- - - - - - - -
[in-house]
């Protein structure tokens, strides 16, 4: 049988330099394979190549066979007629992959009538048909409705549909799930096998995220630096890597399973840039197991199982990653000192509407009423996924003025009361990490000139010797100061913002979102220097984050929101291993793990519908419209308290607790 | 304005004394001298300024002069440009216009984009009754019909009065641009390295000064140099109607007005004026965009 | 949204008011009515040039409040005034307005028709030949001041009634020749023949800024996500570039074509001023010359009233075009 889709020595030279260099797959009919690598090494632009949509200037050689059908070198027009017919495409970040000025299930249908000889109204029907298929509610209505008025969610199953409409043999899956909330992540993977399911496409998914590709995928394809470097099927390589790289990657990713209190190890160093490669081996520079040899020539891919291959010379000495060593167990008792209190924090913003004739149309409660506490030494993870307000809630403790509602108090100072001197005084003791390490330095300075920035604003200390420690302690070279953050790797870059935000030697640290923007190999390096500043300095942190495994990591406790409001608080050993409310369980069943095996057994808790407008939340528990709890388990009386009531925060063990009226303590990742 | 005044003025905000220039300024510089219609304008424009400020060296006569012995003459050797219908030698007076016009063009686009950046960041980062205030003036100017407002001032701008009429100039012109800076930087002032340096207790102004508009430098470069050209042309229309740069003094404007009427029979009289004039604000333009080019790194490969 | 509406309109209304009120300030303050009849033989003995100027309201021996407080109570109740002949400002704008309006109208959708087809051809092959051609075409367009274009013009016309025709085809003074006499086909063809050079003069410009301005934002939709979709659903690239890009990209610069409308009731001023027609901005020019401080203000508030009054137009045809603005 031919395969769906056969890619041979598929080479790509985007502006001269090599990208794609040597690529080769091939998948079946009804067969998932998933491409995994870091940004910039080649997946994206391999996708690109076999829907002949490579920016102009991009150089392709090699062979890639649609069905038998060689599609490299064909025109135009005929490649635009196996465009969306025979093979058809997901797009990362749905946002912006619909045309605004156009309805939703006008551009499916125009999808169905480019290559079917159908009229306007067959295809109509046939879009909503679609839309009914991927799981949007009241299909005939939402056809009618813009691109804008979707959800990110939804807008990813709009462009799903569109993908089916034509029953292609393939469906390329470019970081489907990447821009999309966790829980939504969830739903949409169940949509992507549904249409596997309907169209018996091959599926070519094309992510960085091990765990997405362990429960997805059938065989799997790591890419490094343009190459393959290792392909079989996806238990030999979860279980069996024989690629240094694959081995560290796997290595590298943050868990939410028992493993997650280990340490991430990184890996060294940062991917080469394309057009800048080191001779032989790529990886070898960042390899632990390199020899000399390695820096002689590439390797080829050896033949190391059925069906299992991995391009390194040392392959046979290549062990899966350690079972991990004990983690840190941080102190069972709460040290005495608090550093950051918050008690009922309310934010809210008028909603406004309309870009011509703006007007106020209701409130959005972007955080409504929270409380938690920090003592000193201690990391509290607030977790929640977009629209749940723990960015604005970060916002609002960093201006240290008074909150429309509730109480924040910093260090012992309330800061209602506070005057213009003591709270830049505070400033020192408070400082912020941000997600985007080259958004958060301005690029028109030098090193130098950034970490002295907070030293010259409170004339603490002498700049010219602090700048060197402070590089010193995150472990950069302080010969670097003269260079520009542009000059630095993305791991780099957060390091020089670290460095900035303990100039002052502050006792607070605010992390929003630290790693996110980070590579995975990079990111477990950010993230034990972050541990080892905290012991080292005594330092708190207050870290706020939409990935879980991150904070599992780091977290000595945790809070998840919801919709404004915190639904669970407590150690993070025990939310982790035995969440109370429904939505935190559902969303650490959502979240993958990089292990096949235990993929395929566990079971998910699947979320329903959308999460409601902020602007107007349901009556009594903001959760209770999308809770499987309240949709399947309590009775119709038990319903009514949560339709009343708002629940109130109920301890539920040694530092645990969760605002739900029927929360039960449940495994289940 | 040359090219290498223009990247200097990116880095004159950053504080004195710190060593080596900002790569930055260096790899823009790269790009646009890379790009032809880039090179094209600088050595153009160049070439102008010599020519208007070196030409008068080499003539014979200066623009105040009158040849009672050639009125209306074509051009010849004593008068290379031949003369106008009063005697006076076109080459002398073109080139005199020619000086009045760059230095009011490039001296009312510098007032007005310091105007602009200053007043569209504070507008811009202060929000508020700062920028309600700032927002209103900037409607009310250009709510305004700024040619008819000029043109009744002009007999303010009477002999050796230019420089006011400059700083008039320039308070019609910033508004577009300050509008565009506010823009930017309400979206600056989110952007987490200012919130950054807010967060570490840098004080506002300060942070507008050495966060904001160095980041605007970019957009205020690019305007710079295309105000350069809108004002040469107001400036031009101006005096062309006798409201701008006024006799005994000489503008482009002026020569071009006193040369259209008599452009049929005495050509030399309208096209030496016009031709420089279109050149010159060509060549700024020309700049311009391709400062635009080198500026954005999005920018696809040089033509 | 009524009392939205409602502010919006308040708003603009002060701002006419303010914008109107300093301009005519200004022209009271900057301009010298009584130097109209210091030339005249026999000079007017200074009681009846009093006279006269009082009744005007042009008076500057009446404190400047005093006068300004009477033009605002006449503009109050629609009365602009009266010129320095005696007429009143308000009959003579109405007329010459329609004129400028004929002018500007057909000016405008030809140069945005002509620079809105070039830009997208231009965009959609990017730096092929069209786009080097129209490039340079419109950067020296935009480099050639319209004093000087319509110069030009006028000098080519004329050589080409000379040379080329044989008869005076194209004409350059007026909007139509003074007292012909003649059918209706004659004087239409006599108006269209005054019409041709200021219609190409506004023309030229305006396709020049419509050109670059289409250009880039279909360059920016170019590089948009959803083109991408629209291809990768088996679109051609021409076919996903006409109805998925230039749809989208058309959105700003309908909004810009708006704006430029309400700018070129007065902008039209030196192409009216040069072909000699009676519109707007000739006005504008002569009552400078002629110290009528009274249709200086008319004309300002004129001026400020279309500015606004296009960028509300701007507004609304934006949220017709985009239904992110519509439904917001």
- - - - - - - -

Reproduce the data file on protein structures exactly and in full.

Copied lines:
[in-house]
């Protein structure tokens, strides 16, 4: 049988330099394979190549066979007629992959009538048909409705549909799930096998995220630096890597399973840039197991199982990653000192509407009423996924003025009361990490000139010797100061913002979102220097984050929101291993793990519908419209308290607790 | 304005004394001298300024002069440009216009984009009754019909009065641009390295000064140099109607007005004026965009 | 949204008011009515040039409040005034307005028709030949001041009634020749023949800024996500570039074509001023010359009233075009 889709020595030279260099797959009919690598090494632009949509200037050689059908070198027009017919495409970040000025299930249908000889109204029907298929509610209505008025969610199953409409043999899956909330992540993977399911496409998914590709995928394809470097099927390589790289990657990713209190190890160093490669081996520079040899020539891919291959010379000495060593167990008792209190924090913003004739149309409660506490030494993870307000809630403790509602108090100072001197005084003791390490330095300075920035604003200390420690302690070279953050790797870059935000030697640290923007190999390096500043300095942190495994990591406790409001608080050993409310369980069943095996057994808790407008939340528990709890388990009386009531925060063990009226303590990742 | 005044003025905000220039300024510089219609304008424009400020060296006569012995003459050797219908030698007076016009063009686009950046960041980062205030003036100017407002001032701008009429100039012109800076930087002032340096207790102004508009430098470069050209042309229309740069003094404007009427029979009289004039604000333009080019790194490969 | 509406309109209304009120300030303050009849033989003995100027309201021996407080109570109740002949400002704008309006109208959708087809051809092959051609075409367009274009013009016309025709085809003074006499086909063809050079003069410009301005934002939709979709659903690239890009990209610069409308009731001023027609901005020019401080203000508030009054137009045809603005 031919395969769906056969890619041979598929080479790509985007502006001269090599990208794609040597690529080769091939998948079946009804067969998932998933491409995994870091940004910039080649997946994206391999996708690109076999829907002949490579920016102009991009150089392709090699062979890639649609069905038998060689599609490299064909025109135009005929490649635009196996465009969306025979093979058809997901797009990362749905946002912006619909045309605004156009309805939703006008551009499916125009999808169905480019290559079917159908009229306007067959295809109509046939879009909503679609839309009914991927799981949007009241299909005939939402056809009618813009691109804008979707959800990110939804807008990813709009462009799903569109993908089916034509029953292609393939469906390329470019970081489907990447821009999309966790829980939504969830739903949409169940949509992507549904249409596997309907169209018996091959599926070519094309992510960085091990765990997405362990429960997805059938065989799997790591890419490094343009190459393959290792392909079989996806238990030999979860279980069996024989690629240094694959081995560290796997290595590298943050868990939410028992493993997650280990340490991430990184890996060294940062991917080469394309057009800048080191001779032989790529990886070898960042390899632990390199020899000399390695820096002689590439390797080829050896033949190391059925069906299992991995391009390194040392392959046979290549062990899966350690079972991990004990983690840190941080102190069972709460040290005495608090550093950051918050008690009922309310934010809210008028909603406004309309870009011509703006007007106020209701409130959005972007955080409504929270409380938690920090003592000193201690990391509290607030977790929640977009629209749940723990960015604005970060916002609002960093201006240290008074909150429309509730109480924040910093260090012992309330800061209602506070005057213009003591709270830049505070400033020192408070400082912020941000997600985007080259958004958060301005690029028109030098090193130098950034970490002295907070030293010259409170004339603490002498700049010219602090700048060197402070590089010193995150472990950069302080010969670097003269260079520009542009000059630095993305791991780099957060390091020089670290460095900035303990100039002052502050006792607070605010992390929003630290790693996110980070590579995975990079990111477990950010993230034990972050541990080892905290012991080292005594330092708190207050870290706020939409990935879980991150904070599992780091977290000595945790809070998840919801919709404004915190639904669970407590150690993070025990939310982790035995969440109370429904939505935190559902969303650490959502979240993958990089292990096949235990993929395929566990079971998910699947979320329903959308999460409601902020602007107007349901009556009594903001959760209770999308809770499987309240949709399947309590009775119709038990319903009514949560339709009343708002629940109130109920301890539920040694530092645990969760605002739900029927929360039960449940495994289940 | 040359090219290498223009990247200097990116880095004159950053504080004195710190060593080596900002790569930055260096790899823009790269790009646009890379790009032809880039090179094209600088050595153009160049070439102008010599020519208007070196030409008068080499003539014979200066623009105040009158040849009672050639009125209306074509051009010849004593008068290379031949003369106008009063005697006076076109080459002398073109080139005199020619000086009045760059230095009011490039001296009312510098007032007005310091105007602009200053007043569209504070507008811009202060929000508020700062920028309600700032927002209103900037409607009310250009709510305004700024040619008819000029043109009744002009007999303010009477002999050796230019420089006011400059700083008039320039308070019609910033508004577009300050509008565009506010823009930017309400979206600056989110952007987490200012919130950054807010967060570490840098004080506002300060942070507008050495966060904001160095980041605007970019957009205020690019305007710079295309105000350069809108004002040469107001400036031009101006005096062309006798409201701008006024006799005994000489503008482009002026020569071009006193040369259209008599452009049929005495050509030399309208096209030496016009031709420089279109050149010159060509060549700024020309700049311009391709400062635009080198500026954005999005920018696809040089033509 | 009524009392939205409602502010919006308040708003603009002060701002006419303010914008109107300093301009005519200004022209009271900057301009010298009584130097109209210091030339005249026999000079007017200074009681009846009093006279006269009082009744005007042009008076500057009446404190400047005093006068300004009477033009605002006449503009109050629609009365602009009266010129320095005696007429009143308000009959003579109405007329010459329609004129400028004929002018500007057909000016405008030809140069945005002509620079809105070039830009997208231009965009959609990017730096092929069209786009080097129209490039340079419109950067020296935009480099050639319209004093000087319509110069030009006028000098080519004329050589080409000379040379080329044989008869005076194209004409350059007026909007139509003074007292012909003649059918209706004659004087239409006599108006269209005054019409041709200021219609190409506004023309030229305006396709020049419509050109670059289409250009880039279909360059920016170019590089948009959803083109991408629209291809990768088996679109051609021409076919996903006409109805998925230039749809989208058309959105700003309908909004810009708006704006430029309400700018070129007065902008039209030196192409009216040069072909000699009676519109707007000739006005504008002569009552400078002629110290009528009274249709200086008319004309300002004129001026400020279309500015606004296009960028509300701007507004609304934006949220017709985009239904992110519509439904917001």